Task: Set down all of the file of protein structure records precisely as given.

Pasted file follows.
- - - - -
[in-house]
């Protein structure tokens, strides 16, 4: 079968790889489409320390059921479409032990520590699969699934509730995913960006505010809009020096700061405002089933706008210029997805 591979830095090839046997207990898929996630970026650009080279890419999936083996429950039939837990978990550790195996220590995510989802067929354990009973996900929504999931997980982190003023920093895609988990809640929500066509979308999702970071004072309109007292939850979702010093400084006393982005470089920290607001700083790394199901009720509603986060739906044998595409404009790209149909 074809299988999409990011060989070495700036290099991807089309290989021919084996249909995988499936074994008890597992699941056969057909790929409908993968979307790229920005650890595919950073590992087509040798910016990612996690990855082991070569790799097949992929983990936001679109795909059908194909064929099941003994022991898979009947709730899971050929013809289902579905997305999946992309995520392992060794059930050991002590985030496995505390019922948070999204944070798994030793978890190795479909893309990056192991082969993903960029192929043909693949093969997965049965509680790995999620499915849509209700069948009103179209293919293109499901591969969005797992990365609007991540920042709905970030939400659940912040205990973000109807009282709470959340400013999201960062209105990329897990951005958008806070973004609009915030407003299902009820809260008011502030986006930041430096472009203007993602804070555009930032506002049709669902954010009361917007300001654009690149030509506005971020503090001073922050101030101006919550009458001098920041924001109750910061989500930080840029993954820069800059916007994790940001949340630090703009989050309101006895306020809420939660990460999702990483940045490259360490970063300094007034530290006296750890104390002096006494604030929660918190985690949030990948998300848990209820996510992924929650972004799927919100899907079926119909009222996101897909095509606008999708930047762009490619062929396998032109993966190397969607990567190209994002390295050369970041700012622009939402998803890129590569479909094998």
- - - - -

[in-house]
């Protein structure tokens, strides 16, 4: 079968790889489409320390059921479409032990520590699969699934509730995913960006505010809009020096700061405002089933706008210029997805 591979830095090839046997207990898929996630970026650009080279890419999936083996429950039939837990978990550790195996220590995510989802067929354990009973996900929504999931997980982190003023920093895609988990809640929500066509979308999702970071004072309109007292939850979702010093400084006393982005470089920290607001700083790394199901009720509603986060739906044998595409404009790209149909 074809299988999409990011060989070495700036290099991807089309290989021919084996249909995988499936074994008890597992699941056969057909790929409908993968979307790229920005650890595919950073590992087509040798910016990612996690990855082991070569790799097949992929983990936001679109795909059908194909064929099941003994022991898979009947709730899971050929013809289902579905997305999946992309995520392992060794059930050991002590985030496995505390019922948070999204944070798994030793978890190795479909893309990056192991082969993903960029192929043909693949093969997965049965509680790995999620499915849509209700069948009103179209293919293109499901591969969005797992990365609007991540920042709905970030939400659940912040205990973000109807009282709470959340400013999201960062209105990329897990951005958008806070973004609009915030407003299902009820809260008011502030986006930041430096472009203007993602804070555009930032506002049709669902954010009361917007300001654009690149030509506005971020503090001073922050101030101006919550009458001098920041924001109750910061989500930080840029993954820069800059916007994790940001949340630090703009989050309101006895306020809420939660990460999702990483940045490259360490970063300094007034530290006296750890104390002096006494604030929660918190985690949030990948998300848990209820996510992924929650972004799927919100899907079926119909009222996101897909095509606008999708930047762009490619062929396998032109993966190397969607990567190209994002390295050369970041700012622009939402998803890129590569479909094998």